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Expat agencies: Transnational communities in the British and Dutch creative industries

Research output: Chapter in Book/Report/Conference proceedingChapter in a book

Original languageEnglish
Title of host publicationHope, uncertainty and creative aspiration: pathways into new working lives.
EditorsStephanie Taylor, Susan Luckman
Publisher or commissioning bodyPalgrave Macmillan
DateSubmitted - Jan 2019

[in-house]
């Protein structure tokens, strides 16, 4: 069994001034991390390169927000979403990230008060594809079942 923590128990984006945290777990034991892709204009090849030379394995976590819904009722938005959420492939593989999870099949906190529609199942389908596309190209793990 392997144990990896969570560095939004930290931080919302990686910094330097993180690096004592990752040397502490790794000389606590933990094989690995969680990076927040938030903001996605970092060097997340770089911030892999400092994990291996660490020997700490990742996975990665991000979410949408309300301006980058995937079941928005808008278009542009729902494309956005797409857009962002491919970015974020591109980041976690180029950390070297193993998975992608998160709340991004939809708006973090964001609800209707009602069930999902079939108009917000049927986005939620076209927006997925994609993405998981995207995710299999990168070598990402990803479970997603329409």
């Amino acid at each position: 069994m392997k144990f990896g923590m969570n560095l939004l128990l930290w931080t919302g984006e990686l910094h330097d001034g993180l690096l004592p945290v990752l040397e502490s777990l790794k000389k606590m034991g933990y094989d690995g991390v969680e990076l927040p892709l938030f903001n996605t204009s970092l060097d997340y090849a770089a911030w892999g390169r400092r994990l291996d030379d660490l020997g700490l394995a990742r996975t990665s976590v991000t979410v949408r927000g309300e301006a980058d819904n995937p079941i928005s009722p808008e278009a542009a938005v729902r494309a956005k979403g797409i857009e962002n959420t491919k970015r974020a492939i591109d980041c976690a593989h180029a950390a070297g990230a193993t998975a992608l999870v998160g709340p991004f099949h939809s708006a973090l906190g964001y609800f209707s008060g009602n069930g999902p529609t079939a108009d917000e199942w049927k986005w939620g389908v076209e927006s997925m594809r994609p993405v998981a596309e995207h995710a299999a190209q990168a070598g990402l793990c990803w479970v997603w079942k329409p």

Drawing on 33 interviews with workers at 11 graphic design, brand design and strategic design agencies in the UK and the Netherlands, this chapter takes two countries with very different work-time regimes so as to understand the commonalities between the creative industries in each, and from where they arise. Despite a wide divergence in working hours between the two, working time regimes in the creative industries surveyed in the case study can be seen to converge. Evidence from the case study suggests that even where national average working hours differ, the creative industries maintain a single unified work-hours culture through a constant flow of expatriation- specifically, in this case, of young British designers from the UK to the Netherlands. This convergence suggests that creative industries constitute a 'global' space above and beyond the specificities of the national context in which they are situated institutionally. The research uncovers some indications of how this global status is constructed. To compensate for the typical four-day week worked by Dutch nationals, Amsterdam design firms encourage UK designers to migrate from London, who, with no family ties or friendship networks, bring with them an expectation of long, intense work schedules developed in a much different national context, in distinction from the family-oriented work schedules of Dutch designers who build work around life rather than the reverse. In this way, creative industries may be seen to attain their global work-time regime from an exploitation of the work-time regimes of expatriates. The chapter concludes by suggesting that, by reinstating a conceptualisation of expatriation as a form of labour, its exploitative aspects, which unfold subject to the imperatives on firms and their branches to escape national contexts and establish a more global or transnational disposition, can be brought to light and critically scrutinised.



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